President Felix Faure had a clear idea of what it meant to be a president. At a time when European rulers looked down on the young republic, Faure sought to give his role some gravitas by adopting the ways of the monarchies.
He travelled in grand style, collected mistresses and changed attire several times a day.
“He took great care of his figure, changed his clothes three times a day,” says author and retired museum curator Georges Poisson.“He even wanted a presidential costume to be invented, with lots of embroidery, but as everybody made fun of him, it was never made.”
A handsome man, Faure also had a soft spot for the ladies
In her memoirs, Steinheil recalls her secret rendezvous with the president in the silver drawing room to exercise her functions as his "psychological advisor", as she put it.
"A private detective dispatched by the president would accompany me to the Elysée Palace. I always entered through a little door overlooking the gardens [see map]. I crossed the
Click here to see the map
ground floor, and reached the blue drawing room where the president was waiting for our work session,” writes Stenheil.
On that fateful day on 16 February 1899, Steinheil and Faure were alone in the drawing room, when the president’s aides heard screams. They rushed to the president’s rescue and found Steinheil shrieking as the president lay suffocating on the sofa.
Faure, who was later diagnosed with having suffered a cerebral haemorrhage, died that same evening. It was only a matter of hours before the whole of France was awash with rumours of the president dying in the arms of his mistress.
The left-wing political press at the time had a ball, explains French historian Anne-Claude Ambroise-Rendu, with accounts of Faure’s death full of cheeky innuendos.
“Felix Faure passed away in good health, indeed from the excess of good health,” wrote the French daily Gil Blas in February 1899.
“He was sacrificed on Venus’s altar, oat the limits of that official morality of which he was supposed to be the highest representative,” writes the libertarian Journal du Peuple.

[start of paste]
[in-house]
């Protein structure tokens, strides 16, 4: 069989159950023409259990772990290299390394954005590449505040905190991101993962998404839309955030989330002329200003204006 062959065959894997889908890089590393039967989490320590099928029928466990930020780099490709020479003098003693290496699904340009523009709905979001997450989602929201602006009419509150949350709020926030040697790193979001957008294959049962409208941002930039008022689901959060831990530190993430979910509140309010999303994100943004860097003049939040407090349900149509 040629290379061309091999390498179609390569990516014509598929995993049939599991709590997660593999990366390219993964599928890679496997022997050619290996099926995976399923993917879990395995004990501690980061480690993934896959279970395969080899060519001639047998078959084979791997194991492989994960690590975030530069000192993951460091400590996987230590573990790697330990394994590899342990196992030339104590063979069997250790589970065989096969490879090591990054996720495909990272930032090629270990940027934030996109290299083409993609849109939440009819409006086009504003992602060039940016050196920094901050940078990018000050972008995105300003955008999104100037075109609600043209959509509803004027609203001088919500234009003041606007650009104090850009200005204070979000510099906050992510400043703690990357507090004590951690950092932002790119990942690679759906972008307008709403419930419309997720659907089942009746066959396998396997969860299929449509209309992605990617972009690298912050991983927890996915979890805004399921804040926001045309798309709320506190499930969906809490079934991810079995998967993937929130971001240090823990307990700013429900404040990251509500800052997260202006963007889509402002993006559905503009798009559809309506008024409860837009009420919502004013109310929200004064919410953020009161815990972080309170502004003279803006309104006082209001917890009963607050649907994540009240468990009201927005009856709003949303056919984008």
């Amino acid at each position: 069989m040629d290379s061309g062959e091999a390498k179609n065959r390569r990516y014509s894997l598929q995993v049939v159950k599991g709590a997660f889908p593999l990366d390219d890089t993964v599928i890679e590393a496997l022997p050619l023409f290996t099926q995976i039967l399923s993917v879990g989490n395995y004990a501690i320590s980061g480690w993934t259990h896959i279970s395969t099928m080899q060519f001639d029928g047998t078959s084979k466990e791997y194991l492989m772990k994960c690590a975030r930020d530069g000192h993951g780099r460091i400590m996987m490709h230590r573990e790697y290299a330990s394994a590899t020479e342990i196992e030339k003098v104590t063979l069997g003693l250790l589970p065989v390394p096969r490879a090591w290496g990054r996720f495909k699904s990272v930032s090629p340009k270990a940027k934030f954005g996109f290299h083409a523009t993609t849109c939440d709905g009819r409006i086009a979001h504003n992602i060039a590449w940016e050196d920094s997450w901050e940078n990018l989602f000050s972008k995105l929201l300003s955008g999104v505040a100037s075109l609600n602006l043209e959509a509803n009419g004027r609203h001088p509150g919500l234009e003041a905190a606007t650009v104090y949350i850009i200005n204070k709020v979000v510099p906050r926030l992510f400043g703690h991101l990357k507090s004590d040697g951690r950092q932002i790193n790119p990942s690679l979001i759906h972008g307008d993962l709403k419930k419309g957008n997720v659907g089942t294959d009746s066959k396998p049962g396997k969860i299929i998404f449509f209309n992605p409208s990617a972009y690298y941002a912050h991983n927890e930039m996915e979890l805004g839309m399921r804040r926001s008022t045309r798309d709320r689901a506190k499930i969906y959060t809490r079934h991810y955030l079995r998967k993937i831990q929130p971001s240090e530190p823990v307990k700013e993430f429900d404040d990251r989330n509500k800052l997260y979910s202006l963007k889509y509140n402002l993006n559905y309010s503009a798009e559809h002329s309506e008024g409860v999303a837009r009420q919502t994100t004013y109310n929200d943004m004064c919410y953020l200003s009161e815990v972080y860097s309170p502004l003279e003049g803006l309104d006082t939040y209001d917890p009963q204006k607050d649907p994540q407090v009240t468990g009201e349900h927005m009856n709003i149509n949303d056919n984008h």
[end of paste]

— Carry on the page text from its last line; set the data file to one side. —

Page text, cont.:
The similarity in the French language between the word for undertakers and a sland word for oral sex was also a source of many jokes about Faure and his mistress. After his death, Steinheil was
nicknamed la pompe funèbre (look it up!).
Historians today have yet to reach a definitive version of Faure’s final moments.
Poisson says it is clear that Faure and Steinheil, who was found half naked, were involved in some of sort of embrace.
“We have witness accounts from the general secretary of the Elysée at the time and the valet,” says Poisson. “The president was found with his hand clenched in her hair and the president’s aides hacked her hair with such clumsiness that her skull was cut.”
But historian Pierre Darmon thinks it’s unlikely he died while having sex with his mistress.
“It is almost certain that she was at the Elysée," he says. "But is very unlikely that his first convulsions were spasms of satisfaction.”
Eyewitness accounts indicate that the president was tired and nervous.
According to Darmon, if there was anyone on Faure’s mind at the time it wasn’t Steinheil, it was Dreyfus.
French artillery captain Alfred Dreyfus was wrongfully accused of treason and imprisoned on Devil’s Island, a notorious case of anti-Semitism in the army that had blown up into a political storm that threatened to bring down the government.
The far-right press later suggested Dreyfus's supporters assassinated Faure because he refused to review the Dreyfus case. In January 1899, he signed a bill that would take the case out of the responsibility of a top French court which appeared to favour review.
But Steinheil was accused in some quarters of poisoning Faure. Accusations which gained pace when she came under suspicion of killing her own husband in 1908, acquiring the nickname of "the Red Widow".
Stenheil's mother, Emilie Japy, died of a heart attack and Adolphe Steinheil was strangled. Marguerite Steinheil was found tied to a bed. She told police that three men and one woman dressed in black attacked her during the night.
Far-right newspaper Action Française insisted that Faure had been murdered.
"At that time, newspapers Action Francaise and l’Intransigeant know they have lost the battle. Dreyfus has been pardoned, and will soon reintegrate the army. Clearly at the time they wanted revenge,” says Ambroise-Rendu.
It is at that point that the secrets surrounding Faure’s death grew into a full-blown scandal, known as L’affaire Steinheil in the French press. The outcry died down when Steinheil was finally acquitted of killing her husband after a tumultuous trial in Paris
“Scandals involving politician's private life and public life appear for the first time in the press,” says Ambroise, “they have two dimensions, the press draws attention to something that has been hidden by the authorities and at the same time denounces the commercial exploitation of the scandal it creates.”
The ingredients of a good scandal haven’t changed since the late 19th century, says Ambroise, and neither has the silver drawing room.
A century later, French President Nicolas Sarkozy briefly turned the drawing room into an office, before restoring it to its original state. Maybe it was not the right place for a known workaholic, where excesses of any kind could prove fatal.